The disc harrow, like the plow, must have a range of varied depths, or it would be of little value. The disc blade is to the harrow what the plow bottom is to the moldboard plow — it is the business or working end of the tool. Frames, bolts, spools, hitch and proper weight are needed and they do their share to cause good cutting. But the actual cutting, lifting and turning of the dirt is effected by the discs, and to do this work the way the users, soils and conditions require it done, demands discs that have correct concavity, made out of the best material, and then properly heat-treated for a lasting and uninterrupted life.

The subject of disc concavity — disc curvature in other words — seems to be misunderstood, therefore, it is our purpose to clarify the reasons for the disc concavity so as to set everyone right. But we also want to show that there is a difference in disc concavities, and we also want to show what happens when the different shapes are used.

The original harrow was merely a log rolled along to break clods, level surfaces and pack the seedbed to eliminate the air spaces between the turned furrow slice and the furrow sole. It did well as a surface packer and leveler, but it failed to reach down far enough, therefore, its use was limited. Very shortly, from experience in packing dirt around posts, foundations, planting trees and shrubbery by using the spade, discs were conceived — strung on a pole and rolled along — in order to reach down for packing the loose soil nearer the furrow bottom.

Tamping with the cutting edge of a spade in loose and lumpy dirt around posts or newly planted trees, packs to the depth of the hole by pulverizing the clods and compacting the pulverized dirt around them in order to eliminate air pockets, and avoids any great amount of settling later on when the dirt takes up moisture. The disc blade, likewise in a loose and lumpy seed bed, pulverizes the clods and compacts the loosened dirt down deep as it rolls along and, therefore, overcomes the dirt settling in spots over the field to effect water holes where clods were not pulverized — a condition often seen when the disc harrow has not been used.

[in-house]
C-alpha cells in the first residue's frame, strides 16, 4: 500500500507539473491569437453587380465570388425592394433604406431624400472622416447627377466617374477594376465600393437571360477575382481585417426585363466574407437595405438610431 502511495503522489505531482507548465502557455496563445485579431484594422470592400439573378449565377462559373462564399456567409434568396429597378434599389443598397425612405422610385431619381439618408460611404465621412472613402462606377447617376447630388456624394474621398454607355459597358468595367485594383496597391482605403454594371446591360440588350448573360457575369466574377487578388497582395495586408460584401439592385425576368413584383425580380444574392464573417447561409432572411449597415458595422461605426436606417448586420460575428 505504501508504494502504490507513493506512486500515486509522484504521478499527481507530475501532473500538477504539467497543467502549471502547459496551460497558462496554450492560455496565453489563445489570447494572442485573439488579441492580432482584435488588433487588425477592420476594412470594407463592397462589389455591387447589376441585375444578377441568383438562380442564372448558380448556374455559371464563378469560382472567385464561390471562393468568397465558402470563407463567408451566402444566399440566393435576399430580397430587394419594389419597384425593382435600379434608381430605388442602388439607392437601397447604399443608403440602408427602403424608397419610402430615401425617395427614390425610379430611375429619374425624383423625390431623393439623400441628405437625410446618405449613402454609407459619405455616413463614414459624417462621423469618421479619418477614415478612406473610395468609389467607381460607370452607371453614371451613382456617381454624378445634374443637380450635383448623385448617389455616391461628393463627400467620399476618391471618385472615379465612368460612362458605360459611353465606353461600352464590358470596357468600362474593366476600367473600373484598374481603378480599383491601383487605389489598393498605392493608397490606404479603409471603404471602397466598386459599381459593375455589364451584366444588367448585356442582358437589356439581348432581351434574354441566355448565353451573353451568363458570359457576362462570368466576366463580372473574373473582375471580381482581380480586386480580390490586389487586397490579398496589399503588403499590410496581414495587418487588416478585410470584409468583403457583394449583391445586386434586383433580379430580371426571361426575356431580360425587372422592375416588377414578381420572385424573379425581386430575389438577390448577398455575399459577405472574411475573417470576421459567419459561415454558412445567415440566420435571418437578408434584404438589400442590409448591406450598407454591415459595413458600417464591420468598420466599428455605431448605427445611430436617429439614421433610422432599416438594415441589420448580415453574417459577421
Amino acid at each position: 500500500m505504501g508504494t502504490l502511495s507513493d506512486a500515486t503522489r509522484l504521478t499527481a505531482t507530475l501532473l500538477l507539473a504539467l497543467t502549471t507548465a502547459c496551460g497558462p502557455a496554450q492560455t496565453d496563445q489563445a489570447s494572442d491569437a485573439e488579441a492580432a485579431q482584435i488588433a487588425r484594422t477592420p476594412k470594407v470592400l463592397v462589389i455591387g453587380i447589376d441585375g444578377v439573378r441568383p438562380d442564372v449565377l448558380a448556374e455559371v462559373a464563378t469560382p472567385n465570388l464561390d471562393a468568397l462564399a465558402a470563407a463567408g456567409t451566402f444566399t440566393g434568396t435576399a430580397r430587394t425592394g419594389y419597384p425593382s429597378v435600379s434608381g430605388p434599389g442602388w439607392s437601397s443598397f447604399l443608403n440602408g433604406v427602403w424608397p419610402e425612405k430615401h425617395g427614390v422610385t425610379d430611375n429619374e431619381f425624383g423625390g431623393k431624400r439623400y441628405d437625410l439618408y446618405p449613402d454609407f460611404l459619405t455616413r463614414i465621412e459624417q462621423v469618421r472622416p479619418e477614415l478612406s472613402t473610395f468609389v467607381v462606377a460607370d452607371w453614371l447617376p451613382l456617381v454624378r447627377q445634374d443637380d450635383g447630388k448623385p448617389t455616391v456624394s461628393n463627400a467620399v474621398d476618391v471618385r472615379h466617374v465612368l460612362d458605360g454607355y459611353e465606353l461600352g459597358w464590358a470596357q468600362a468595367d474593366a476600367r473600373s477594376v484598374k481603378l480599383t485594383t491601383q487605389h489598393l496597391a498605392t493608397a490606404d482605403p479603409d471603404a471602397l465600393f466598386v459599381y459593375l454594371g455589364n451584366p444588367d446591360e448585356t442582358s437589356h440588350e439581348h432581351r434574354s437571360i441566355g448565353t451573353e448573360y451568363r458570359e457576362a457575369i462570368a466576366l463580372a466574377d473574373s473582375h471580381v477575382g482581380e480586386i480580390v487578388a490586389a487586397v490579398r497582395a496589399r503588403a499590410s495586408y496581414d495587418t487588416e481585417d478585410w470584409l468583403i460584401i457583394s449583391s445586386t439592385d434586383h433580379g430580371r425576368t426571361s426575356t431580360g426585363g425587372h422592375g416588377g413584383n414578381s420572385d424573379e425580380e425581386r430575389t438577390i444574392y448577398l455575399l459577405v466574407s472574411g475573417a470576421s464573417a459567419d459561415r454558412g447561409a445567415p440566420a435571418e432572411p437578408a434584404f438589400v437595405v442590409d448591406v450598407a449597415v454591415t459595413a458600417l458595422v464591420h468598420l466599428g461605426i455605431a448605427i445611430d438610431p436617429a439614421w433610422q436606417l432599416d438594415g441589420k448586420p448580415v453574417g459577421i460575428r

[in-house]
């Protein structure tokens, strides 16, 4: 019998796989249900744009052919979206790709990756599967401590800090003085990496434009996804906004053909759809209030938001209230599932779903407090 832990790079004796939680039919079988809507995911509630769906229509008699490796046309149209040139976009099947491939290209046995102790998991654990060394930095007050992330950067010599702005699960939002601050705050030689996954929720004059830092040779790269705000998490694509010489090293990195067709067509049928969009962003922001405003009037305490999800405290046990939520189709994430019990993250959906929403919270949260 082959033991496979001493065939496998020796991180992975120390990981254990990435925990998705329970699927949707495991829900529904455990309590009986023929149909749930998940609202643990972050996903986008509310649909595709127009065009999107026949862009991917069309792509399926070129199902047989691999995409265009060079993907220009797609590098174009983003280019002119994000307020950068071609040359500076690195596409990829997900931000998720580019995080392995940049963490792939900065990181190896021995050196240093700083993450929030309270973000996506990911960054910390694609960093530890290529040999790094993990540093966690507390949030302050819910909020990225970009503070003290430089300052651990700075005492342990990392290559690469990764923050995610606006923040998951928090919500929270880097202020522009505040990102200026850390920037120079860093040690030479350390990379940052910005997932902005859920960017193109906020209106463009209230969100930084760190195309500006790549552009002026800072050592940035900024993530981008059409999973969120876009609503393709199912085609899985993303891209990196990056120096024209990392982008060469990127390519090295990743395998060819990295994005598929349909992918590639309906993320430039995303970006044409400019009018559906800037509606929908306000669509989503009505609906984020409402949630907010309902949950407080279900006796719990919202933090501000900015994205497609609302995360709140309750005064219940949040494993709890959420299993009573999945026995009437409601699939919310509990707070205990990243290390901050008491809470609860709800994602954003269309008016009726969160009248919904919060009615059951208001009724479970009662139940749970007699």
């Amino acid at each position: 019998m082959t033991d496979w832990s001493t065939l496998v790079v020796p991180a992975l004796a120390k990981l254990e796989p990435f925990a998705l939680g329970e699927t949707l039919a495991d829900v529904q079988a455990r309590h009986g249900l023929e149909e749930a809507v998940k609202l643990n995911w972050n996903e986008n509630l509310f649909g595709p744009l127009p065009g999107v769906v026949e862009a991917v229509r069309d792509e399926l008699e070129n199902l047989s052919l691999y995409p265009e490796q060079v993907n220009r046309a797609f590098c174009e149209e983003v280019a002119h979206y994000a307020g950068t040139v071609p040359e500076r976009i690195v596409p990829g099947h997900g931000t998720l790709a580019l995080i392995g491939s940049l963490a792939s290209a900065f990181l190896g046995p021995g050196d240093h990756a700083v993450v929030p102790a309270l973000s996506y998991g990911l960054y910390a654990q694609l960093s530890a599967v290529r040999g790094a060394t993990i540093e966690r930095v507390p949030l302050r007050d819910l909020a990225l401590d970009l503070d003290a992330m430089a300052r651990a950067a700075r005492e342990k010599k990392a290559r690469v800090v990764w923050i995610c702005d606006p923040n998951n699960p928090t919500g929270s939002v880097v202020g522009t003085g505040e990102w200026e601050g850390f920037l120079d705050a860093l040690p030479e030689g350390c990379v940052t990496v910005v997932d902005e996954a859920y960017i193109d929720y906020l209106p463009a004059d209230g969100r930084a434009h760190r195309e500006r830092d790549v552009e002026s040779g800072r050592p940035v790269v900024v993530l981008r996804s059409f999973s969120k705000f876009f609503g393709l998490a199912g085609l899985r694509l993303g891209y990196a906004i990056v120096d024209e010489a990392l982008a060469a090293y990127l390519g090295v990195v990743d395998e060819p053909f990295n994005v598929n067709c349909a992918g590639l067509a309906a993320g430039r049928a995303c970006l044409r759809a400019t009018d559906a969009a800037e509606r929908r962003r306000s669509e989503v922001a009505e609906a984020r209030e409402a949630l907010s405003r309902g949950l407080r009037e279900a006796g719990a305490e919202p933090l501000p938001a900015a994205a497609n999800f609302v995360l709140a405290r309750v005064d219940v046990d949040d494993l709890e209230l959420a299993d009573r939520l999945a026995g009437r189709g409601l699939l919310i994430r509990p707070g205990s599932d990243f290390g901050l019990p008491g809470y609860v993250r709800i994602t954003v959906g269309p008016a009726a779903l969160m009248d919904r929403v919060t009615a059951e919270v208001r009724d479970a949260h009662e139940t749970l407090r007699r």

The disc harrow is also used for seeding by mounting a hopper over each disc gang. It packs, levels, crushes clods, and drops the seed in the disc trenches. While the disc harrow proved the most versatile tool on the farm, it still presented problems of clogging, wearing quickly, disc breakage, buckling and heavy draft. The disc blades were responsible for most of these ills, consequently, much research followed to get proper disc curvature so as to have the best cutting curve for penetration and to lighten the draft. The proper concavity solved these problems, and that’s why correct concavity discs really dig deep when required, pull light and last so much longer.

A flat disc blade will cut just as deep as a concave blade if set at a cutting angle, the same as you would tilt a knife blade to cut a clean shaving. The trouble with the flat disc is: no control of the dirt, which merely slides on past to one side — all trash exposed — and more power is required to pull it. The flat disc will also leave deep furrows under the loosened surface and it is more sensitive to varying ground pressures. In hard ground it is jumpy, also true of a disc with too shallow concavity; and in loose ground, like the shallow discs, it digs too deep and pulls hard.